Instead of running to the bank and serving them with a copy of the order, Alterman waited a week and mailed it to Wells Fargo.
In short, Susan Alterman and the Oregon State Bar allowed Lori Deveny — whose flaming descent has already left the biggest crater in OSB history — to retain client property and withhold the very evidence that prosecutors needed to convict her.
But wait: There’s also the matter of the money.
At a recent status conference³ in the custodianship case, Alterman stated that at the time the OSB overtook Deveny’s practice in late 2018, Deveny’s “operating account was overdrawn, and there was $3008.65 in her IOLTA account.” Alterman also claimed that “because the deposits were made by Ms. Deveny without indication of which client they were for,” the OSB didn’t “have any way to tell which clients that money came from.”
This was an interesting and bold claim to make. IOLTAs are pretty much like any other bank account in having records that are kept by the bank, including images of the checks that have been written and deposited. Additionally, Deveny’s settlement checks allegedly have the clients’ forged signatures on them. As Deveny’s co-signer, the OSB wouldn’t have even needed a subpoena to see the hot, steamy forgery and theft going on in their shared IOLTA.
At the time of Alterman’s statements, I was immersed in research for an article on a highly irregular estate case⁴ that Deveny had filed, and that had been hastily closed on May 13, 2019 — the very day the feds arrested her.
In that case, court documents filed by Deveny and her attorney, Tammi Caress, show that Deveny was allowed to withdraw at least $3538.16⁵ from her IOLTA in January 2019, over two months after the OSB was added as a co-signer to that account.
In other words, at a time when Susan Alterman claimed that the Oregon State Bar had no way of knowing whose $3008.65 remained in the IOLTA account they shared with Lori Deveny, the OSB allowed Deveny to withdraw over $3,500 from the account and reimburse herself with it.
Disturbingly, the OSB did this at the same time they were capping Deveny’s victims’ Client Security Fund claims at $50,000 and refusing to reimburse them for the 33% cut Deveny would have taken for her services, even in instances in which Deveny forged their signatures on fee agreements or checks.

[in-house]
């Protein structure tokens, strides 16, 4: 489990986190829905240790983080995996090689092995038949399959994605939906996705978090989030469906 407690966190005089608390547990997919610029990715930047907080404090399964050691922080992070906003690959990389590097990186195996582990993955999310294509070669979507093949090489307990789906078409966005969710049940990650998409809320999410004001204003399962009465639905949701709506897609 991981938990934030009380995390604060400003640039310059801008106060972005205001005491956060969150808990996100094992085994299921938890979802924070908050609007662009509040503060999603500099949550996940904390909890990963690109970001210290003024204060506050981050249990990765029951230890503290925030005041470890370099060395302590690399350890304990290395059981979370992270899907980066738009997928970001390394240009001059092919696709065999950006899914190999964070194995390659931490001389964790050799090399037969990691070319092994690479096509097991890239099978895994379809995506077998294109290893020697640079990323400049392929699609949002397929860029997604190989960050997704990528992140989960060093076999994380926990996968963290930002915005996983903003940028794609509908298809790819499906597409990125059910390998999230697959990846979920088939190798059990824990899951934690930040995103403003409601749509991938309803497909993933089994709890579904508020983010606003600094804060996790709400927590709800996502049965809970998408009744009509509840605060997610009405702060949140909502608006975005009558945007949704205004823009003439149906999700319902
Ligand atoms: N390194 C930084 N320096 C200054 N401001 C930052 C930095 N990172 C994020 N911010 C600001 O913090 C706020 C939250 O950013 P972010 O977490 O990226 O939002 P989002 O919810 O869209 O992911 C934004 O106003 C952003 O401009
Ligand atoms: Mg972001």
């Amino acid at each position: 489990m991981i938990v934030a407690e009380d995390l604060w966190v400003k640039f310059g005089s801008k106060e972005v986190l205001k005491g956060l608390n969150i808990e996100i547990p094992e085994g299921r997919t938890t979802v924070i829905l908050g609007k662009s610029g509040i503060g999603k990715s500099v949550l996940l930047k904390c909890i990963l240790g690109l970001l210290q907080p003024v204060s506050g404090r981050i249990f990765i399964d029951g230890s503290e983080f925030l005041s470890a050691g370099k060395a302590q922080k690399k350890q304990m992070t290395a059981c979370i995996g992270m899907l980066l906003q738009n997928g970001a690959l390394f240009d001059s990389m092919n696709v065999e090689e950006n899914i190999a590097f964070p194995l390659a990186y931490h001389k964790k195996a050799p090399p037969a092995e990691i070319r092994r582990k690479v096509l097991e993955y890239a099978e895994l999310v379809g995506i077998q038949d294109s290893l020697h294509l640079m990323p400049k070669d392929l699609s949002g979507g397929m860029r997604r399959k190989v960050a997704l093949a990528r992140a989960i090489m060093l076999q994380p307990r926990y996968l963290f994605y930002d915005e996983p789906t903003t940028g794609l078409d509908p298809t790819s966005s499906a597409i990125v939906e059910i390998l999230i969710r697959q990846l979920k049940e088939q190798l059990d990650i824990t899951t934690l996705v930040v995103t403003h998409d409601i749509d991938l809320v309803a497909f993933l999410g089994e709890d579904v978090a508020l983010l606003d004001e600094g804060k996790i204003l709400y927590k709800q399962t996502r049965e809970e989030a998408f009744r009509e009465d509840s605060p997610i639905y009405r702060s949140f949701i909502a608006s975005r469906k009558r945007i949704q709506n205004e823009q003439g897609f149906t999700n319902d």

Lori Deveny’s complete financial records are certainly available to the OSB.
But the Oregon State Bar doesn’t want to admit it, for some reason. They have willfully refused to comply with the court order⁶ that Susan Alterman herself wrote, for some reason. They want to quietly close the books on Lori Deveny and direct their licensees’ attention elsewhere, for some reason.
The public and Oregon attorneys deserve to know what that reason actually is, and deserve the protection and regulation that the Oregon State Bar is supposed to provide. That reason is the subject of the next article in this series.
¹ ORS 9.710 covers attorneys who have died, are disbarred or suspended, are incarcerated, or who have abandoned the practice. Deveny had done none of the above — Form B Resignation is not disbarment.
² Well into 2019, the OSB was still learning of client files that Deveny had not relinquished, and still asking Deveny politely for them. Some may even still be in Deveny’s possession.
³ September 12, 2019 in 18CV48680.
⁴ Multnomah County Circuit Court Case no. 17PB09149. A longer article about the matter — and the suspicious deaths related to it — will be forthcoming soon.
⁵ The accounting in the case is unclear, likely by design: an additional $5,468.55 in Deveny’s IOLTA (for a total of $8,747.71) is shown in one exhibit, but the funds are not mentioned anywhere in the filing.